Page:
Loving God, if we are ill, strengthen us.  If we are tired, fortify our spirits. 
If we are anxious, help us to consider the lilies of the field and the birds of the air.

Help us not to stockpile treasures from supermarkets in the barns of our larders. 
Do not let fear cause us to overlook the needs of others more vulnerable than ourselves. 
Fix our eyes on your story and our hearts on your grace.

Help us always to hold fast to the good,
See the good in others, and remember there is just one world, one hope,
one everlasting love, with baskets of bread for everyone.

In Jesus we make our prayer, the one who suffered, died and was raised to new life,
in whom we trust these days and all days.     Amen.

An intercessory prayer

You call us to speak to you in prayer – even when the places we would usually go to are not available.  Help us to know you Spirit’s presence wherever we pray. 
Today we especially pray for those who are living in fear – give them your strength. 
For those who have not yet realised the urgency of the situation –
protect them, and all of us from harm. 
Today I especially want to pray for ……. 
In the name of Jesus.  Amen


Songs for Sunday

1.  How good is the God we adore!
Our faithful unchangeable Friend:
His love is as great as His power
and knows neither measure nor end!

2.  For Christ is the First and the Last;
His Spirit shall Guide us safe home:
we’ll praise Him for all that is past
and trust Him for all that’s to come.

Joseph Hart © CCLI #5638

1.  Christ is risen! hallelujah!
risen our victorious Head;
sing His praises; hallelujah!
Christ is risen from the dead.
Gratefully our hearts adore Him,
as His light once more appears;
bowing down in joy before Him,
rising up from grief and tears,

Christ is risen! hallelujah!
risen our victorious Head;
sing His praises; hallelujah!
Christ is risen from the dead.

2.  Christ is risen! all the sadness
of His earthly life is o’er,
through the open gates of gladness
He returns to life once more.
Death and hell before Him bending,
He doth rise the victor now,
angels on His steps attending,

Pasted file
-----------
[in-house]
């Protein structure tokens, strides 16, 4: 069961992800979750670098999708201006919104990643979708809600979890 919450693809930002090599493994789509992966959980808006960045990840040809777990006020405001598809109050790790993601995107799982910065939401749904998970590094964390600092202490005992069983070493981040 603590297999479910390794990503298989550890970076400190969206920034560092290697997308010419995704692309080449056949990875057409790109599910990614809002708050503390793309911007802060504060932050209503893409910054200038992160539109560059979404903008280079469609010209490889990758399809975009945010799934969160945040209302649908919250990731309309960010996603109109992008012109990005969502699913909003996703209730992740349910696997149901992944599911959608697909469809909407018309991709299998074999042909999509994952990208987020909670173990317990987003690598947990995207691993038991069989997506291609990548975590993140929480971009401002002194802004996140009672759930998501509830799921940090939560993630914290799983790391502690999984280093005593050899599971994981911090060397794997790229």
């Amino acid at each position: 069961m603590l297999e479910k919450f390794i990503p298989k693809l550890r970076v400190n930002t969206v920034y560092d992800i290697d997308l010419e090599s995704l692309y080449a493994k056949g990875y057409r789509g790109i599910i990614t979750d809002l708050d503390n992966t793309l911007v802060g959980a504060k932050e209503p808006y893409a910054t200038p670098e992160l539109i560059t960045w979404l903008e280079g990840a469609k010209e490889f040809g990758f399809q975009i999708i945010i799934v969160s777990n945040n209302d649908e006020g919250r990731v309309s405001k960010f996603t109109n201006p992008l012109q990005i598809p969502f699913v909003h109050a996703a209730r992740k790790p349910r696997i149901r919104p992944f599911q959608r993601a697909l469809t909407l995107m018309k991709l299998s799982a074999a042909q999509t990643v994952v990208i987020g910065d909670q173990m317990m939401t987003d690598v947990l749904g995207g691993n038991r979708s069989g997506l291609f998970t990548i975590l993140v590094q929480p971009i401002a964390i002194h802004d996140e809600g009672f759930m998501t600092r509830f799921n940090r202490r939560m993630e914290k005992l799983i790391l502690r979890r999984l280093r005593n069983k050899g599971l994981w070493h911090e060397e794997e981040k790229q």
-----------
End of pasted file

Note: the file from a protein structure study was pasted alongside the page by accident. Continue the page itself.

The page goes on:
glory round His wounded brow.

3.  Christ is risen! henceforth never
death or hell shall us enthrall;
we are Christ’s, in Him forever
we have triumphed over all;
all the doubting and dejection
of our trembling hearts have ceased.
’Tis His day of resurrection;
let us rise and keep the feast.

John Samuel Bewley Monsell © CCLI #5638


Wednesday Bible Study

There will be no Bible Study on Wednesday 20th May, instead we will have a Communion Service for Ascension Day at 7.30pm on the evening of Thursday 21st May. 

I invite you to take a piece of bread (or even a biscuit or wafer) and a drink (water or juice) and then

either say the service on the enclosed sheet. 

or join others over Zoom for the service (different ID number to Bible Study). 

For Zoom we will get-together at 7.15pm to start the service at 7.30pm.

If you have a phone and want to join the service- then you can. 

  • You ring either of these phone numbers, 0203 481 5240 or 0208 080 6591
  • Then you will be asked to enter the meeting ID 862 2726 6023 followed by #
  • Then you will need to enter a passcode, again followed by #

Please let me know beforehand if you want to join in and I will let you have the necessary passcode


Please note

On the RRBC website there is now a short audio service to listen to on a Sunday morning, and join in the songs. 
If you want to listen and do not have internet, then we can do something through Zoom.  You will need to phone in to do this – please speak to Laura if you would like to.